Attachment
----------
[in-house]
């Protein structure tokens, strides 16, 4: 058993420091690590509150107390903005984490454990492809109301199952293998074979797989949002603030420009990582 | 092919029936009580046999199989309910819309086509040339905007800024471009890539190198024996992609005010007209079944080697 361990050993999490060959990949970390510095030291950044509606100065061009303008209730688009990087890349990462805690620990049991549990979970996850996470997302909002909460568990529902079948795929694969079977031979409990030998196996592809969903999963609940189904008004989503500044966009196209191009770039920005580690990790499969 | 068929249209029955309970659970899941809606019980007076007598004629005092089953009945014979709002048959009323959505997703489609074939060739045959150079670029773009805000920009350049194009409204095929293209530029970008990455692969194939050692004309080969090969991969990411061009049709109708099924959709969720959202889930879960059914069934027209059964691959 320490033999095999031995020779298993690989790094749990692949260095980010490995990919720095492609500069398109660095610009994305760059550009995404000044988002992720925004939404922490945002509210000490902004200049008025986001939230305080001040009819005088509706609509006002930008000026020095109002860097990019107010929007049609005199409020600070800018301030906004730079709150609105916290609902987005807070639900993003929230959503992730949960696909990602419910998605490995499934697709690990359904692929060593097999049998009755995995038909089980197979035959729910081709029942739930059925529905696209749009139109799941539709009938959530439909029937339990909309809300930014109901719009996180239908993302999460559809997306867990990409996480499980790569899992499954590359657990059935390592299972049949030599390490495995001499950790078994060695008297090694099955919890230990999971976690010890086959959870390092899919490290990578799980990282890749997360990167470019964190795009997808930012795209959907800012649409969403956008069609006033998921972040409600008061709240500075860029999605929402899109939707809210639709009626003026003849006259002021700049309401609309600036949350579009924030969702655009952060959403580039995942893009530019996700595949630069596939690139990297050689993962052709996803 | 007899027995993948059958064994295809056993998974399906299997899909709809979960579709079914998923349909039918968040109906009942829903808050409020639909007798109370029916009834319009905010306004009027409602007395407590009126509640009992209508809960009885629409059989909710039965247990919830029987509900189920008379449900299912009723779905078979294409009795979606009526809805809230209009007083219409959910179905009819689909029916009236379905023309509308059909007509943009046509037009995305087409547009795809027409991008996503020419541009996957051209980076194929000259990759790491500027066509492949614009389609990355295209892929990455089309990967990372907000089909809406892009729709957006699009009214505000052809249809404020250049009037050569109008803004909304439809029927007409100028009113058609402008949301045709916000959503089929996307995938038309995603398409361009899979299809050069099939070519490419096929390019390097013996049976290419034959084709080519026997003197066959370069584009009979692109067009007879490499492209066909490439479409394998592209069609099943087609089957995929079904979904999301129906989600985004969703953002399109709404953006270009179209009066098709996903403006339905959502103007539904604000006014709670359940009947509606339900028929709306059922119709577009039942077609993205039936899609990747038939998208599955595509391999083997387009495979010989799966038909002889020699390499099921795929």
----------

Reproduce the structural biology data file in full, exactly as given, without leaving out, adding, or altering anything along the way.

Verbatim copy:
[in-house]
């Protein structure tokens, strides 16, 4: 058993420091690590509150107390903005984490454990492809109301199952293998074979797989949002603030420009990582 | 092919029936009580046999199989309910819309086509040339905007800024471009890539190198024996992609005010007209079944080697 361990050993999490060959990949970390510095030291950044509606100065061009303008209730688009990087890349990462805690620990049991549990979970996850996470997302909002909460568990529902079948795929694969079977031979409990030998196996592809969903999963609940189904008004989503500044966009196209191009770039920005580690990790499969 | 068929249209029955309970659970899941809606019980007076007598004629005092089953009945014979709002048959009323959505997703489609074939060739045959150079670029773009805000920009350049194009409204095929293209530029970008990455692969194939050692004309080969090969991969990411061009049709109708099924959709969720959202889930879960059914069934027209059964691959 320490033999095999031995020779298993690989790094749990692949260095980010490995990919720095492609500069398109660095610009994305760059550009995404000044988002992720925004939404922490945002509210000490902004200049008025986001939230305080001040009819005088509706609509006002930008000026020095109002860097990019107010929007049609005199409020600070800018301030906004730079709150609105916290609902987005807070639900993003929230959503992730949960696909990602419910998605490995499934697709690990359904692929060593097999049998009755995995038909089980197979035959729910081709029942739930059925529905696209749009139109799941539709009938959530439909029937339990909309809300930014109901719009996180239908993302999460559809997306867990990409996480499980790569899992499954590359657990059935390592299972049949030599390490495995001499950790078994060695008297090694099955919890230990999971976690010890086959959870390092899919490290990578799980990282890749997360990167470019964190795009997808930012795209959907800012649409969403956008069609006033998921972040409600008061709240500075860029999605929402899109939707809210639709009626003026003849006259002021700049309401609309600036949350579009924030969702655009952060959403580039995942893009530019996700595949630069596939690139990297050689993962052709996803 | 007899027995993948059958064994295809056993998974399906299997899909709809979960579709079914998923349909039918968040109906009942829903808050409020639909007798109370029916009834319009905010306004009027409602007395407590009126509640009992209508809960009885629409059989909710039965247990919830029987509900189920008379449900299912009723779905078979294409009795979606009526809805809230209009007083219409959910179905009819689909029916009236379905023309509308059909007509943009046509037009995305087409547009795809027409991008996503020419541009996957051209980076194929000259990759790491500027066509492949614009389609990355295209892929990455089309990967990372907000089909809406892009729709957006699009009214505000052809249809404020250049009037050569109008803004909304439809029927007409100028009113058609402008949301045709916000959503089929996307995938038309995603398409361009899979299809050069099939070519490419096929390019390097013996049976290419034959084709080519026997003197066959370069584009009979692109067009007879490499492209066909490439479409394998592209069609099943087609089957995929079904979904999301129906989600985004969703953002399109709404953006270009179209009066098709996903403006339905959502103007539904604000006014709670359940009947509606339900028929709306059922119709577009039942077609993205039936899609990747038939998208599955595509391999083997387009495979010989799966038909002889020699390499099921795929």